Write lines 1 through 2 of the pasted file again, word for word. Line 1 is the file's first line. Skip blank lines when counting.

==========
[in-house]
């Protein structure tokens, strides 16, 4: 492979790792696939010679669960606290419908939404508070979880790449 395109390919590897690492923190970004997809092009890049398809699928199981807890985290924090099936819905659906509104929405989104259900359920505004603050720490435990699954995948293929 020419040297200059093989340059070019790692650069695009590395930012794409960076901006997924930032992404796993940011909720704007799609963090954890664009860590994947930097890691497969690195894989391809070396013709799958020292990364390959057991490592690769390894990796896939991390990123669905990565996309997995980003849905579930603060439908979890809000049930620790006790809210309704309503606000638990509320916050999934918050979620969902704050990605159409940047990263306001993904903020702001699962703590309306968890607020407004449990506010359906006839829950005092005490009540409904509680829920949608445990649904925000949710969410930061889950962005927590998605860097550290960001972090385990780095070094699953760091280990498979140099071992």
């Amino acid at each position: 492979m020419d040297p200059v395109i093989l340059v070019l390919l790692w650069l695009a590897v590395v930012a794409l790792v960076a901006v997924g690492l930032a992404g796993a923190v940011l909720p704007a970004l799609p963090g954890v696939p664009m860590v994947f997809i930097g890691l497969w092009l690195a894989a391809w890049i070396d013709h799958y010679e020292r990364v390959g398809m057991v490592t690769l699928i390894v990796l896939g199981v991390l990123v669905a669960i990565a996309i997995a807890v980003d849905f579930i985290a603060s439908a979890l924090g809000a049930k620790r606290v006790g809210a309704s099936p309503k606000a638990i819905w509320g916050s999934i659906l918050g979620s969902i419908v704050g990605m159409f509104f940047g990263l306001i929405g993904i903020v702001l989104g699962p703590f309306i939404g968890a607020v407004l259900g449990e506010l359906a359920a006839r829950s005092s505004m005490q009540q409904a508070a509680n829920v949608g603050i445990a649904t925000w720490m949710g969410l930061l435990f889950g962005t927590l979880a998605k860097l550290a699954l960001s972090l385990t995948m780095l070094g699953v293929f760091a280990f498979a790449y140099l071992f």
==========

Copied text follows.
[in-house]
């Protein structure tokens, strides 16, 4: 492979790792696939010679669960606290419908939404508070979880790449 395109390919590897690492923190970004997809092009890049398809699928199981807890985290924090099936819905659906509104929405989104259900359920505004603050720490435990699954995948293929 020419040297200059093989340059070019790692650069695009590395930012794409960076901006997924930032992404796993940011909720704007799609963090954890664009860590994947930097890691497969690195894989391809070396013709799958020292990364390959057991490592690769390894990796896939991390990123669905990565996309997995980003849905579930603060439908979890809000049930620790006790809210309704309503606000638990509320916050999934918050979620969902704050990605159409940047990263306001993904903020702001699962703590309306968890607020407004449990506010359906006839829950005092005490009540409904509680829920949608445990649904925000949710969410930061889950962005927590998605860097550290960001972090385990780095070094699953760091280990498979140099071992």